The most expensive Ramazan ever
Traditional Ramazan fare has fed the greed of hoarders and profiteers. But this year man made shortages have been eclipsed by a natural destruction of unbelievable magnitude.
The holy month of Ramazan has arrived with pre-dawn prayers, iftar's and frantic efforts to make up for every sin committed during the rest of the year.
For most of us, religious fervor is accompanied with more worldly pleasures like delicious parathas, traditional khajla and pheni to be devoured at sehri and the innumerable delights of Iftar. Would Ramazan even feel like Ramazan if not for the daily dose of fruit chat and the onion and potato pakoras and samosas?
Traditional Ramazan fare has long fed the greed of hoarders and profiteers. But this year man made shortages have been eclipsed by a natural destruction of an unbelievable magnitude.
In Punjab, the breadbasket of Pakistan, nearly 1.4 million acres of agricultural land and standing crops have been completely destroyed by the floods. The amount of crops ruined in Khyber-Pakhtunkhwa and Sindh has not even been calculated. A vast majority of the millions rendered homeless are directly related to agricultural sector and the destruction of their crops has not just left them without food, but also spells an unparalleled increase in the prices of fruits and vegetables.
Take the case of the humble tomato - previously available for Rs40 to 60 per kilogram, the fruit has now reached the unbelievable price of Rs120 per kilogram! Other staples like onions, garlic, ginger, green chilies, coriander and lemon have all seen a almost 50 per cent increase in price.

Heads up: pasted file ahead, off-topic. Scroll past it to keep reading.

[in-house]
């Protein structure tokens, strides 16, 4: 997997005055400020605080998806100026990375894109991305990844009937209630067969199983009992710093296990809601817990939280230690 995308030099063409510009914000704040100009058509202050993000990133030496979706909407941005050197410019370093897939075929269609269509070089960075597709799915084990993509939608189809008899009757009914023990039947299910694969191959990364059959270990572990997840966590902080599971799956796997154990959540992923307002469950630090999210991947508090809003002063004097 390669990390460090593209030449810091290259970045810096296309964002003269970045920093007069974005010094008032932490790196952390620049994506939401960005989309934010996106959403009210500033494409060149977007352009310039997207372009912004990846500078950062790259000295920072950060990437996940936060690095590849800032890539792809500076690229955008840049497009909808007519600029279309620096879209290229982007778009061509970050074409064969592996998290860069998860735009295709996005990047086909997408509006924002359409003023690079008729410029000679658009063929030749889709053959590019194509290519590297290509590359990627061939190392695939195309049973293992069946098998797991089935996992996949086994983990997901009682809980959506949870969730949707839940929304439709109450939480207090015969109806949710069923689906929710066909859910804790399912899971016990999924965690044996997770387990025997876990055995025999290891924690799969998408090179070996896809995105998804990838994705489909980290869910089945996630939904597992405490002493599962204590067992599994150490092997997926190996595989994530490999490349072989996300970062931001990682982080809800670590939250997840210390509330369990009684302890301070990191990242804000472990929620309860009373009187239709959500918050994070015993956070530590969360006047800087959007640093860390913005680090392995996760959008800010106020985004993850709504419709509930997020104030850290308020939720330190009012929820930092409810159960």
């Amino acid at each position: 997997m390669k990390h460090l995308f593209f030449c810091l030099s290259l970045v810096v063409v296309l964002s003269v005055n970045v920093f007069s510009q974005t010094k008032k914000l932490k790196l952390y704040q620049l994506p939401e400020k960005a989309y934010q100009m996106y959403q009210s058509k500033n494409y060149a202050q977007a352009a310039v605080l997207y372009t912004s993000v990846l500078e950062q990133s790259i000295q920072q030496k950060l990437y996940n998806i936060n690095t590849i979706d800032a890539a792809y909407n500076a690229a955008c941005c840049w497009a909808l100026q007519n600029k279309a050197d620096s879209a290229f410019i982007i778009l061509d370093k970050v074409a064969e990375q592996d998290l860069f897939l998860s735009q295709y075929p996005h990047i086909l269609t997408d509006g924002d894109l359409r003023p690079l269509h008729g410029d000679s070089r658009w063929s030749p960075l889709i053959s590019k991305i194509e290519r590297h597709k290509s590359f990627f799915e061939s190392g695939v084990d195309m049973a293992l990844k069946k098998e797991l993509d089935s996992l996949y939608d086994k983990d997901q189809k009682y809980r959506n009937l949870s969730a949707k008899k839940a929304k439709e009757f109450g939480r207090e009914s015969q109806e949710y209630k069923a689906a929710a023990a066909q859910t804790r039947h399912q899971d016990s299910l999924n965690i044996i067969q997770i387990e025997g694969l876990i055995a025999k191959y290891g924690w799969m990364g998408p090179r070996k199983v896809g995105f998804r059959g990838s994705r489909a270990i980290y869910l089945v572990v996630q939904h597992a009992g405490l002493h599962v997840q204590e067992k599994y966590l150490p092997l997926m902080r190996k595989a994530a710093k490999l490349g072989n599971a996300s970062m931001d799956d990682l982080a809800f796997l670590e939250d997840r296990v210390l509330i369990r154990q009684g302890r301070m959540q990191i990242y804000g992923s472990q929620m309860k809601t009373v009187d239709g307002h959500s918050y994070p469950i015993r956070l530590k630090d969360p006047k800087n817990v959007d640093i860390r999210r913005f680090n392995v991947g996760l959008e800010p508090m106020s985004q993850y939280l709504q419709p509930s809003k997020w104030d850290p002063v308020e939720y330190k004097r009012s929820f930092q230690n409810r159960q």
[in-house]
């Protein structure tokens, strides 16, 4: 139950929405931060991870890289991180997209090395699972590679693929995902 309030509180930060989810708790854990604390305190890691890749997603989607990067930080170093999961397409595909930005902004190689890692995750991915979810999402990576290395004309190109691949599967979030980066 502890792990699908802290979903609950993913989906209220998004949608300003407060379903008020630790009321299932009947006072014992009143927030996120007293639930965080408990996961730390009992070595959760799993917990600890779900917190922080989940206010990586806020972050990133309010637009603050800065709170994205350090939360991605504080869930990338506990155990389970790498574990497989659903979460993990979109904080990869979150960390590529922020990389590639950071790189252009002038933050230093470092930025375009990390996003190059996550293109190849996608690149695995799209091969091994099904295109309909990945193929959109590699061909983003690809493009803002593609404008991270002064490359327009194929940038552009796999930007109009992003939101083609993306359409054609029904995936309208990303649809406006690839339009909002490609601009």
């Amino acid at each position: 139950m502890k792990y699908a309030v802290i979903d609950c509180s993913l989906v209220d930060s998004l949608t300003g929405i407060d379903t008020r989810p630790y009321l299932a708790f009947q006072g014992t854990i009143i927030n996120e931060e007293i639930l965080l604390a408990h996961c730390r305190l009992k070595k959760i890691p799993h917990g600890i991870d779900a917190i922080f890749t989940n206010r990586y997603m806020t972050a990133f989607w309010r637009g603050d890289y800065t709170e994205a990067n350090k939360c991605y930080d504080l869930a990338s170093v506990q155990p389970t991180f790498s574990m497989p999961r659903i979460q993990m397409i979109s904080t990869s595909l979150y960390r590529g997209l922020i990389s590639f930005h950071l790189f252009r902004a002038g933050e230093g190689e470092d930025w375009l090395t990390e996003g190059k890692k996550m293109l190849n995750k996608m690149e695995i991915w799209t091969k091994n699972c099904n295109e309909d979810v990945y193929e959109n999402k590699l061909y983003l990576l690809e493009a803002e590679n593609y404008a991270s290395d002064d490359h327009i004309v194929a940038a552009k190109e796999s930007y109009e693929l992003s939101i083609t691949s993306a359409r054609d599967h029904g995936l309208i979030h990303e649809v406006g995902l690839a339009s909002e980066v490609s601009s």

Another Ramazan essential, fruits are not only expensive, but have actually started disappearing from the market.
One of the worst affected areas in Khyber-Pakhtunkhwa, Swat, is home to the best peach and apricot orchards in the country. While the fruits had been picked, the floods have left the markets unapproachable.
The story is not limited to Swat.
With thousands of kilometers of roads and innumerable bridges torn down by raging waters, there is no way for farmers to get their goods to the cities. The result is an acute shortage of fresh fruit and vegetables, which will ultimately result in even higher prices.
As the available stocks start to diminish, we will witness even steeper prices, which would push these necessary items beyond the reach of many.
As if, the after effects of the natural disaster were not adding to inflation enough, the government has dropped yet another bomb – an increase of Rs.680 per commercial cylinder of LPG.
LPG is used mostly in the far flung areas of the country, including those most affected by the recent floods. The price hike thus, would add to the burdens of the affectees. The gas remains one of the most widely used fuels in the country and this increase is predicted to affect retail prices.
In addition to the Ramazan Package for Utility Stores, the government has also set up various Sasta Ramzan Bazaars in all major cities. District Authorities claim that food items prices would be made available at reasonable prices in these Bazaars. But with the government’s financial resources already stretched, is possible for the administration to actually maintain so called ‘low’ prices all through Ramazan?
Add the usual sugar crisis to the mix, and you have the perfect recipe for the most expensive Ramazan on record.